By John Dodge
CHICAGO (CBS) -- Following his momentum-building victory in South Carolina, Donald Trump today took aim at the Ricketts family, accusing the Chicago Cubs' owners of funneling their cash into initiatives aimed at bringing down the GOP presidential front-runner.
The tweet also contains a veiled threat:
Members of the Ricketts' family, led by Thomas Ricketts, bought the Cubs in 2009.
Ricketts' father, Joe, is the founder of Ameritrade, but he does not have any active role in the baseball club. Joe Ricketts is active politically, spending his wealth on efforts to curtail government spending.
This January, Joe Ricketts' wife, Marlene, contributed $3 million to the anti-Trump Our Principles political action committee, according to federal election campaign reports. Lake Forest businessman Richard Uihlein contributed $7,500.
The group paid for anti-Trump ads and mailers before the Iowa caucuses and the New Hampshire and South Carolina primaries, according to the campaign reports.
Joe and his son, Todd, lead the Ending Spending super PAC.
According to the PACs website, Ending Spending "is dedicated to educating and engaging American taxpayers about wasteful and excessive government spending."
"We believe our elected representatives must end the practice of mortgaging the economic futures of our children and grandchildren to pay for present-day spending," it reads.
The donations are one of the first public signals that some members of the Republican establishment, alarmed by Trump's emergence at the party's presidential front-runner, are moving to undermine the billionaire real estate mogul.
It wouldn't be the first time the Ricketts family considered political mudslinging.
In 2012, according to the New York Times, members of the Ricketts family considered an incendiary attack on President Obama, linking him to controversial pastor Jeremiah Wright.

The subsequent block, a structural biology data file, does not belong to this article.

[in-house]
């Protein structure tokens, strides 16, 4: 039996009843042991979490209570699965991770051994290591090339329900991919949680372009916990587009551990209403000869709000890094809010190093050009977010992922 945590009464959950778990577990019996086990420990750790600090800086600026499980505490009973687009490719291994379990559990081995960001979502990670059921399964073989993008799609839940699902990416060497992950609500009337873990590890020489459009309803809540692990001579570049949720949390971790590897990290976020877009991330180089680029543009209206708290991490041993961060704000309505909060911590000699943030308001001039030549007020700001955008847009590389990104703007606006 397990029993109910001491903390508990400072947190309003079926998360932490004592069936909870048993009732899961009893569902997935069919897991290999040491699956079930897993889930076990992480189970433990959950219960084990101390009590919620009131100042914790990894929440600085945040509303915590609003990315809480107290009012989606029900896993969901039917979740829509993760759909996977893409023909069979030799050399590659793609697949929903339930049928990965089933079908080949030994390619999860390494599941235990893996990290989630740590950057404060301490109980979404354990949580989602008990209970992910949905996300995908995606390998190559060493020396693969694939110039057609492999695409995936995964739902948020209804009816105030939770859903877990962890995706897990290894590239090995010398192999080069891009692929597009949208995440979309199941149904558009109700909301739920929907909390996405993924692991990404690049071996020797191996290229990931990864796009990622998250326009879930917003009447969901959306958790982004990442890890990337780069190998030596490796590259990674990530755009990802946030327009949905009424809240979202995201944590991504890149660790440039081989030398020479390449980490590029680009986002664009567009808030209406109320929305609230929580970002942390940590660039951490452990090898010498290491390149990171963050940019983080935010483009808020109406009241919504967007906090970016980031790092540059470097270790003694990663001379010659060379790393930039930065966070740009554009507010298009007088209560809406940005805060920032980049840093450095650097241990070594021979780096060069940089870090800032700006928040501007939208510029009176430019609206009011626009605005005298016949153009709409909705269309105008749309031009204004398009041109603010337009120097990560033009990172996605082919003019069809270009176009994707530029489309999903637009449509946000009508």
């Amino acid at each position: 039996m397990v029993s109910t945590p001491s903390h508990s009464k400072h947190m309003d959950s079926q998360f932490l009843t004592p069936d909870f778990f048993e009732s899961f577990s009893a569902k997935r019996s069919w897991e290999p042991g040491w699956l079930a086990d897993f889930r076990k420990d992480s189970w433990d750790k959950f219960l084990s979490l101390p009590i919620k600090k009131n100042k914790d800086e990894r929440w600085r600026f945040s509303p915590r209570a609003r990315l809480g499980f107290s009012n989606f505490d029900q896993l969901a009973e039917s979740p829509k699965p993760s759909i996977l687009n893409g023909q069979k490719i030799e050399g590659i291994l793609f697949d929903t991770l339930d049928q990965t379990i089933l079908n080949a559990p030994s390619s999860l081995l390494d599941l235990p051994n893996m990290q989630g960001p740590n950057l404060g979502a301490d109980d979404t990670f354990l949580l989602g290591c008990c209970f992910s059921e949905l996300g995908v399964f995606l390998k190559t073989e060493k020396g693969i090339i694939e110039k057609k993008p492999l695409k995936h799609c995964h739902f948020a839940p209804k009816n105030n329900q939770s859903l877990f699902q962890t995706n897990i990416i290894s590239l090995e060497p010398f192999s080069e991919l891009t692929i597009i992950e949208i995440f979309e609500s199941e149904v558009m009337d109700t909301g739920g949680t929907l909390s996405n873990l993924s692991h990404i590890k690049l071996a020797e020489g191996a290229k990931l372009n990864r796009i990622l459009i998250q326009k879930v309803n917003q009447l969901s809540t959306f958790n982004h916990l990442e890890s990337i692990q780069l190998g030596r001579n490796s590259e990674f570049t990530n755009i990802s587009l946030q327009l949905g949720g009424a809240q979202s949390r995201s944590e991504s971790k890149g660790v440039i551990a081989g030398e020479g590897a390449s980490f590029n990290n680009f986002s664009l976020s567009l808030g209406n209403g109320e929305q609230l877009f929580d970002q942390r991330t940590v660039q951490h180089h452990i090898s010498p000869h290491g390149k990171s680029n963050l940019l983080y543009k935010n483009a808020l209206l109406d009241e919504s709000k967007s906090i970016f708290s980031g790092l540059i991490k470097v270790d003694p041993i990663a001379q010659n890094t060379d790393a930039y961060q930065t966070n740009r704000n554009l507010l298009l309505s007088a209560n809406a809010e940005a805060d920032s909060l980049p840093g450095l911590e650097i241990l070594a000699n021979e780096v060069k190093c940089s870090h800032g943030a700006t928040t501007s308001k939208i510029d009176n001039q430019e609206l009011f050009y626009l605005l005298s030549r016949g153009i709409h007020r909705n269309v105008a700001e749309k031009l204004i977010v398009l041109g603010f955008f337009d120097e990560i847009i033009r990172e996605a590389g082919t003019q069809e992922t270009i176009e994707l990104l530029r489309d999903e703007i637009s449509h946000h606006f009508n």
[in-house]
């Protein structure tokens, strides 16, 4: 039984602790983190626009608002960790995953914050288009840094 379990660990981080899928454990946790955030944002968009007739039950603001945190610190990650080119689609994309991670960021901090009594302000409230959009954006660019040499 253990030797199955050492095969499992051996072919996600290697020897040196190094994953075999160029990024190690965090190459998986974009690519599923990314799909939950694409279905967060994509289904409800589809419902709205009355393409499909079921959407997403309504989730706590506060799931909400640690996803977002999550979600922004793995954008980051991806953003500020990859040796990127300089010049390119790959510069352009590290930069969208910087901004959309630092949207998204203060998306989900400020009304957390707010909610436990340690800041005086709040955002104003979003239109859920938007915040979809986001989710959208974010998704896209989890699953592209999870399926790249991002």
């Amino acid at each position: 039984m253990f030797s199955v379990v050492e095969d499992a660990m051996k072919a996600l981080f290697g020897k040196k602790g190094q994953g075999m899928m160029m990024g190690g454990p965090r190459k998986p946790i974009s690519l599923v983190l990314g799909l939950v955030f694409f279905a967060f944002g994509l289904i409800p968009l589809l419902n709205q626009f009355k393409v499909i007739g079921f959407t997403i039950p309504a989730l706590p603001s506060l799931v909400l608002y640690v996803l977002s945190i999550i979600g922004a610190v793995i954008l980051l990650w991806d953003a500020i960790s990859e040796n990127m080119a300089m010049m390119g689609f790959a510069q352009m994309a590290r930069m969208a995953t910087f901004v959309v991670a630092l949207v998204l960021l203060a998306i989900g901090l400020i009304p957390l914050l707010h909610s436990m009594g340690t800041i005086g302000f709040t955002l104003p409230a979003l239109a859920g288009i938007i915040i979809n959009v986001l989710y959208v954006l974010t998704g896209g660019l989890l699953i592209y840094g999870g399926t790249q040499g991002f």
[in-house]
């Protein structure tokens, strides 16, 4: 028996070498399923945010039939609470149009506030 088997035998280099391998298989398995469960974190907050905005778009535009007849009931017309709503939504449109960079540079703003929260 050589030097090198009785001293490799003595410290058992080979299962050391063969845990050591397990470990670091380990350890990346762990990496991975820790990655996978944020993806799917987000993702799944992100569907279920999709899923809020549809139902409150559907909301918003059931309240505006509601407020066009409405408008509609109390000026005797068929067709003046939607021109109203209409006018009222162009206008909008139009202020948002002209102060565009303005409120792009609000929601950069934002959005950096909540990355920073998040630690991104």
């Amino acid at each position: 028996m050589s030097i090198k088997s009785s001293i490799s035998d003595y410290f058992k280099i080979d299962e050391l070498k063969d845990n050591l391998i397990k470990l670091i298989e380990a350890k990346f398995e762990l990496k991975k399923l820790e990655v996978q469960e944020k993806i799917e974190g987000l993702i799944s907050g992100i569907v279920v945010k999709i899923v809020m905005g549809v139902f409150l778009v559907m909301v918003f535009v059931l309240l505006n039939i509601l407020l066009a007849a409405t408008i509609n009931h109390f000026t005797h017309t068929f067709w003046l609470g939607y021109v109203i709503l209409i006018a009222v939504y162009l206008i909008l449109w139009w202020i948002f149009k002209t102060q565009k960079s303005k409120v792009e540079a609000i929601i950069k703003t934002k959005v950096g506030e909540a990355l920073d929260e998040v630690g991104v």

The strategy, titled "The Defeat of Barack Hussein Obama: The Ricketts Plan to End His Spending for Good," was presented to members of the family but was never implemented.
Wright's racially inflammatory sermons became a campaign issue for Obama during his first election in 2008. Obama attended Wright's Chicago church before running for president.
According to Forbes, the family's net worth hovers around $1 billion.
A Ricketts' family spokesman, Dennis Culloton, declined comment.
Reformers complain that the super-rich can pour millions into super PACs, producing attack ads while hiding for weeks exactly who's paying the bill.
"In the case of this super PAC that was spending against Donald Trump, they've been spending money for two months but they haven't reported a donor until three days ago and we think that's something that really should be changed," said Sarah Brune of the Illinois Campaign for Political Reform.
Some top Republicans seem to be keeping their distance from Trump's comments.
Governor Bruce Rauner quickly ducked the issue. He says the Republican race has been "wild" and he is not commenting on any of it. He says his focus is on keeping Illinois strong.
But Republican consultant and former state party chairman Pat Brady slammed Trump. He said he hoped the Ricketts family sued Trump and he predicted Illinois Republicans would reject Trump in the March Primary. He thinks Rubio or Kasich will win here.
"This idiocy by the Trump campaign is bad for the Republican Party and it's bad for Democracy," Brady said.
Illinois House Republican Leader Jim Durkin says he's not taking sides and vows to support the GOP presidential nominee no matter who he is.
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